“Before we opened the showroom, we were selling maybe 60 to 100 vehicles a year. Now we are closer to 600 to 1,000 a year,” said engineer Hunar Majeed in his office overlooking the showroom’s fleet of new Toyota Land Cruisers.

Cihan’s sales rose from $125 million in 2001 to $200 million in 2003, according to a company statement.

Manufactured products here are still of low to medium grade, and the city awaits its first supermarket and mall. But business is brisk in city markets and in side-street mazes of shops packed with clothes from Syria, Turkey and China.

In the shadow of downtown Irbil’s 8,000-year old citadel, a group of ancient dwellings on a high mound, shoppers browse through clothes displayed for sale.

Overhead are cat’s cradles of wires crisscrossing the street, as shop owners tap into power lines and all available generators.

An open economy

Stone mansions with large glass windows are being built in Irbil and along the road to Salahaddin, 45 minutes away — a sign business is good. But there is some disagreement about who is making money and how.

“Kurdistan is one big duty-free zone. Everything is traded there, goods, drugs,” said a former American adviser to the Iraqi government who did not want to be named.

Mr. Barzani concedes problems, but insists they are no greater than in any other free-market economy.

“Like any other country, there are positive and negative factors” to having an open economy, said Mr. Barzani in his office in Sahirash, just outside Irbil.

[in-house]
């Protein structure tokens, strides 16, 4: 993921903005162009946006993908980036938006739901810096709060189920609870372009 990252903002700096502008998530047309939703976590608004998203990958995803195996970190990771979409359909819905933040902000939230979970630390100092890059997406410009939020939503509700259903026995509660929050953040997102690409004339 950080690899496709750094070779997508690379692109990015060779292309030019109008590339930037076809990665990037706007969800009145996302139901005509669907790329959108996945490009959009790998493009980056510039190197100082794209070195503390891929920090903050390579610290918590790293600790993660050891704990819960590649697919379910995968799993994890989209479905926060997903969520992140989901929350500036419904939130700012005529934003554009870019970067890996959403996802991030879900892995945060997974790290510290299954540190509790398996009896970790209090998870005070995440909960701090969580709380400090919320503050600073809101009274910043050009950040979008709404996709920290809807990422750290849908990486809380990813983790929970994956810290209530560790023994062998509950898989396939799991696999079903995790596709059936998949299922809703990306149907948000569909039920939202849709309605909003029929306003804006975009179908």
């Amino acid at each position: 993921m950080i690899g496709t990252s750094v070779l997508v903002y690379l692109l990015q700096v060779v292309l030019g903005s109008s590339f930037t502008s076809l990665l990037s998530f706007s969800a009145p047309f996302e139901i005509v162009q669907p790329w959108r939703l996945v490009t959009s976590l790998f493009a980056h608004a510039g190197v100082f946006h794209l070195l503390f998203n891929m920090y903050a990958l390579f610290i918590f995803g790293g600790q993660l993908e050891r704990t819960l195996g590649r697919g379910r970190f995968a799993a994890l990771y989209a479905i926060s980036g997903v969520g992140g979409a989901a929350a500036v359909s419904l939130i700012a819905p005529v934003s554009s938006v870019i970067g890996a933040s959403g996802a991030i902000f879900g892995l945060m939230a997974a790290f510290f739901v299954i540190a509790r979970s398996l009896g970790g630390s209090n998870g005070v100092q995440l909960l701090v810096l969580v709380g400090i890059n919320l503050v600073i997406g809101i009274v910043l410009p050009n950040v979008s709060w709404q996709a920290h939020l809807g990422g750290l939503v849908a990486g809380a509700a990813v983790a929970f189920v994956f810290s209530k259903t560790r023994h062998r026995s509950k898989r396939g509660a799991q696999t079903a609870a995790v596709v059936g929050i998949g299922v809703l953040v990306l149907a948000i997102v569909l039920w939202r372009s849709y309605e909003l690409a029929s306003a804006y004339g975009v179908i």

The law against drugs is very firm, he said, and customs and security forces have “clear instructions” not to allow smuggling.

The government is tackling corruption “according to civilized and modern laws,” the Kurdistan president said. “It is not an easy task; it takes effort and time.”

There is also much investment in housing, construction, farming and trade, mostly from neighboring Turkey. Irbil’s glass-fronted International Hotel, for example, is managed by a Turkish company. There is also a new international airport in Irbil and plans to build a larger one linking the region directly with the United Arab Emirates, Germany and Britain.

“The Kurds represent what Iraq could be if security could be obtained,” said Phebe Marr of the United States Institute of Peace.

In search of secession

For Kurdistan’s young people, change is coming too slowly. The generation that grew up in a semi-autonomous Kurdistan does not feel any ties to Iraq and is losing patience with leaders in Baghdad.

“We are different from Arab people,” said Hallo Hosman, 23, a student, standing with friends outside the office of the president of Salahadin University. “We want to be independent, because we have all the conditions to be a country.”